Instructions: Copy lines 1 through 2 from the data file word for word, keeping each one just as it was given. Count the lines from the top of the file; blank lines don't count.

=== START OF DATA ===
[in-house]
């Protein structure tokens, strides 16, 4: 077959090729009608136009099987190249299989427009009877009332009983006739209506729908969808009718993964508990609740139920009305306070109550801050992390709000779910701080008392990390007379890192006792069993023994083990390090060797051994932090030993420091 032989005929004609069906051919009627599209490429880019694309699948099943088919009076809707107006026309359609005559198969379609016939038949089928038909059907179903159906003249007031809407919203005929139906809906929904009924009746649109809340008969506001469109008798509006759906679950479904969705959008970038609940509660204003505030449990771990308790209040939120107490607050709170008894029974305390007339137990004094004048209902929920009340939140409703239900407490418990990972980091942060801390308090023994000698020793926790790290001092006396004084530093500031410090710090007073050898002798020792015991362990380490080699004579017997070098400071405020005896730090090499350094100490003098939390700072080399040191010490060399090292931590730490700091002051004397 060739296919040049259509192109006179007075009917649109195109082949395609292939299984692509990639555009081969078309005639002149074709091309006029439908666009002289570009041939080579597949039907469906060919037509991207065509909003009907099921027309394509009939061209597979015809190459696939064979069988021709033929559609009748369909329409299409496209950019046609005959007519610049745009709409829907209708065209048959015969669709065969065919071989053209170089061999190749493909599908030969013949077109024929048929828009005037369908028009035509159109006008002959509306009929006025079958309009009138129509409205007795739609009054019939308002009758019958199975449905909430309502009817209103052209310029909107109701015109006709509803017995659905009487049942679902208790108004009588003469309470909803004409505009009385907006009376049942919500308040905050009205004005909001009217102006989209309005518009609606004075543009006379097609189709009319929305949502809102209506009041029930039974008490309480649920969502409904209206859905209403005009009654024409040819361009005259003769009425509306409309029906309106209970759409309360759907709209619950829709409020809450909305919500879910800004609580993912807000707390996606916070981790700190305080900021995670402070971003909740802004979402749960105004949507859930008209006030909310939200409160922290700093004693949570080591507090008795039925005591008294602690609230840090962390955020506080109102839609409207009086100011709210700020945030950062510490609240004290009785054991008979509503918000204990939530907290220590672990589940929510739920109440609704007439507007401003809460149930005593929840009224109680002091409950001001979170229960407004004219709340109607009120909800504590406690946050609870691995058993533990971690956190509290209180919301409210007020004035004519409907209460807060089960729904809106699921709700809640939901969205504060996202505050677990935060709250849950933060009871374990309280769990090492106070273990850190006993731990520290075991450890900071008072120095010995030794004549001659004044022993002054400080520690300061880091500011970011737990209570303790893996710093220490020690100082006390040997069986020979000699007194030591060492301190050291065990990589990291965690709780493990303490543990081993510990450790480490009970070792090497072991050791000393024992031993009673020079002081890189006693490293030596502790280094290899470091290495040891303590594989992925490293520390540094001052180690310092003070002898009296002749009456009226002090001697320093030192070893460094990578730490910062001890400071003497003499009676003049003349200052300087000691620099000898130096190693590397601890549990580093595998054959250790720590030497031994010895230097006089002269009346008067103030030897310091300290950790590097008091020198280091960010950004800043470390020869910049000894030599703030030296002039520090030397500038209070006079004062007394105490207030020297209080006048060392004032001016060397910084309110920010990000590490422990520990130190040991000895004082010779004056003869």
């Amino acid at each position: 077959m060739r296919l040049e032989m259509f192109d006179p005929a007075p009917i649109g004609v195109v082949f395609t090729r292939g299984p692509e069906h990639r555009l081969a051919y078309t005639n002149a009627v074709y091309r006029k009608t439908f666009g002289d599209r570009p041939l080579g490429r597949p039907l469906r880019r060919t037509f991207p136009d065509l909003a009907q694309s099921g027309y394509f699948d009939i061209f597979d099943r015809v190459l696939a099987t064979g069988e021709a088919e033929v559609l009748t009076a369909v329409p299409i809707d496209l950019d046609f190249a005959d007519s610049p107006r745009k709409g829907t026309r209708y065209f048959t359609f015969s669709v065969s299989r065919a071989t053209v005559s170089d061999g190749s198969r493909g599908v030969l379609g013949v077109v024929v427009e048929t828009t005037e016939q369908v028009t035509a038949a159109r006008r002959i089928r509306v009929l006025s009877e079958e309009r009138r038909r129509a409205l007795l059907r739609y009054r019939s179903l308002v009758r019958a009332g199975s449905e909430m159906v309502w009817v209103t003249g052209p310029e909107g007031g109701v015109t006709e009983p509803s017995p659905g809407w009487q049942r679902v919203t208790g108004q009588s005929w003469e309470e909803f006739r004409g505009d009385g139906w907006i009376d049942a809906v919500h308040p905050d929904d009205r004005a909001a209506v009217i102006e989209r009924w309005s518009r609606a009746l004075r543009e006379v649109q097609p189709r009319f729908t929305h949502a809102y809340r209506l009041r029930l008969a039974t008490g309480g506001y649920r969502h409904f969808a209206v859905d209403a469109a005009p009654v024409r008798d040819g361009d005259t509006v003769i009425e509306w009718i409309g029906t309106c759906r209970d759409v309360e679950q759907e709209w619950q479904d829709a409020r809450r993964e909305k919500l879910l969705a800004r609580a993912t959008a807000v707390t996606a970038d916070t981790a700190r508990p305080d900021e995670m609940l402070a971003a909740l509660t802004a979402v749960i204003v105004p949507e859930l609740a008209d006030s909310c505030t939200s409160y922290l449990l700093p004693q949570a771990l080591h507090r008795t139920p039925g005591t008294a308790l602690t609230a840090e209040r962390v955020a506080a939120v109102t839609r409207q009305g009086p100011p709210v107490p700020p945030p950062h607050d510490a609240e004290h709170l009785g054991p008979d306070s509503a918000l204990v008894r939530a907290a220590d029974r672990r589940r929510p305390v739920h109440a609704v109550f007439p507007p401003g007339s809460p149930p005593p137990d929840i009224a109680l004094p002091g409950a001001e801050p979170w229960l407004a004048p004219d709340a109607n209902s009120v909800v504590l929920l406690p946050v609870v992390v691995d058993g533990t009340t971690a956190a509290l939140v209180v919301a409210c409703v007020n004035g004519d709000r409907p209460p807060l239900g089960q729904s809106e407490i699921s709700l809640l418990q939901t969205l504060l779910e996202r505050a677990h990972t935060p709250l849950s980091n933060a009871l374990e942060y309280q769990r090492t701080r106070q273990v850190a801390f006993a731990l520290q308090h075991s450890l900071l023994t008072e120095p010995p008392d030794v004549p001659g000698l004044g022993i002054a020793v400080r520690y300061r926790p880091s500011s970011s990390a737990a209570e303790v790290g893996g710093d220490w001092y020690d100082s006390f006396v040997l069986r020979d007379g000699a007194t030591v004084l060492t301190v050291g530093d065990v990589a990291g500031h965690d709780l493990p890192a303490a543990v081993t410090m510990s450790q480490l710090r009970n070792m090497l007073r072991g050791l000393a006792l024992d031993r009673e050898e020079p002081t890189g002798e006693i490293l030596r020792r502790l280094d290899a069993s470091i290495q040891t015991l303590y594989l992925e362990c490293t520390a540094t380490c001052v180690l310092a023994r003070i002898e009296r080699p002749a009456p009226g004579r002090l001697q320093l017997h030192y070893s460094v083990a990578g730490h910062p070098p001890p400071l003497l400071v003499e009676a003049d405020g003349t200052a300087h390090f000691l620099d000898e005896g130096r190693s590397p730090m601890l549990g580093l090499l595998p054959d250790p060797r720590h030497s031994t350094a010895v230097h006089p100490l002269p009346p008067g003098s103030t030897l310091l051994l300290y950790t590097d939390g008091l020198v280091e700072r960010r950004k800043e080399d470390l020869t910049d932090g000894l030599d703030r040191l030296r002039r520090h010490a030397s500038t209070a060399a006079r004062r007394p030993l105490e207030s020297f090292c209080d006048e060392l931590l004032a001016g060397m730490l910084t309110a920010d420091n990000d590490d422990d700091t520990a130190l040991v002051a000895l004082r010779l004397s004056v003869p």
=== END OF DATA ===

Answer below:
[in-house]
């Protein structure tokens, strides 16, 4: 077959090729009608136009099987190249299989427009009877009332009983006739209506729908969808009718993964508990609740139920009305306070109550801050992390709000779910701080008392990390007379890192006792069993023994083990390090060797051994932090030993420091 032989005929004609069906051919009627599209490429880019694309699948099943088919009076809707107006026309359609005559198969379609016939038949089928038909059907179903159906003249007031809407919203005929139906809906929904009924009746649109809340008969506001469109008798509006759906679950479904969705959008970038609940509660204003505030449990771990308790209040939120107490607050709170008894029974305390007339137990004094004048209902929920009340939140409703239900407490418990990972980091942060801390308090023994000698020793926790790290001092006396004084530093500031410090710090007073050898002798020792015991362990380490080699004579017997070098400071405020005896730090090499350094100490003098939390700072080399040191010490060399090292931590730490700091002051004397 060739296919040049259509192109006179007075009917649109195109082949395609292939299984692509990639555009081969078309005639002149074709091309006029439908666009002289570009041939080579597949039907469906060919037509991207065509909003009907099921027309394509009939061209597979015809190459696939064979069988021709033929559609009748369909329409299409496209950019046609005959007519610049745009709409829907209708065209048959015969669709065969065919071989053209170089061999190749493909599908030969013949077109024929048929828009005037369908028009035509159109006008002959509306009929006025079958309009009138129509409205007795739609009054019939308002009758019958199975449905909430309502009817209103052209310029909107109701015109006709509803017995659905009487049942679902208790108004009588003469309470909803004409505009009385907006009376049942919500308040905050009205004005909001009217102006989209309005518009609606004075543009006379097609189709009319929305949502809102209506009041029930039974008490309480649920969502409904209206859905209403005009009654024409040819361009005259003769009425509306409309029906309106209970759409309360759907709209619950829709409020809450909305919500879910800004609580993912807000707390996606916070981790700190305080900021995670402070971003909740802004979402749960105004949507859930008209006030909310939200409160922290700093004693949570080591507090008795039925005591008294602690609230840090962390955020506080109102839609409207009086100011709210700020945030950062510490609240004290009785054991008979509503918000204990939530907290220590672990589940929510739920109440609704007439507007401003809460149930005593929840009224109680002091409950001001979170229960407004004219709340109607009120909800504590406690946050609870691995058993533990971690956190509290209180919301409210007020004035004519409907209460807060089960729904809106699921709700809640939901969205504060996202505050677990935060709250849950933060009871374990309280769990090492106070273990850190006993731990520290075991450890900071008072120095010995030794004549001659004044022993002054400080520690300061880091500011970011737990209570303790893996710093220490020690100082006390040997069986020979000699007194030591060492301190050291065990990589990291965690709780493990303490543990081993510990450790480490009970070792090497072991050791000393024992031993009673020079002081890189006693490293030596502790280094290899470091290495040891303590594989992925490293520390540094001052180690310092003070002898009296002749009456009226002090001697320093030192070893460094990578730490910062001890400071003497003499009676003049003349200052300087000691620099000898130096190693590397601890549990580093595998054959250790720590030497031994010895230097006089002269009346008067103030030897310091300290950790590097008091020198280091960010950004800043470390020869910049000894030599703030030296002039520090030397500038209070006079004062007394105490207030020297209080006048060392004032001016060397910084309110920010990000590490422990520990130190040991000895004082010779004056003869």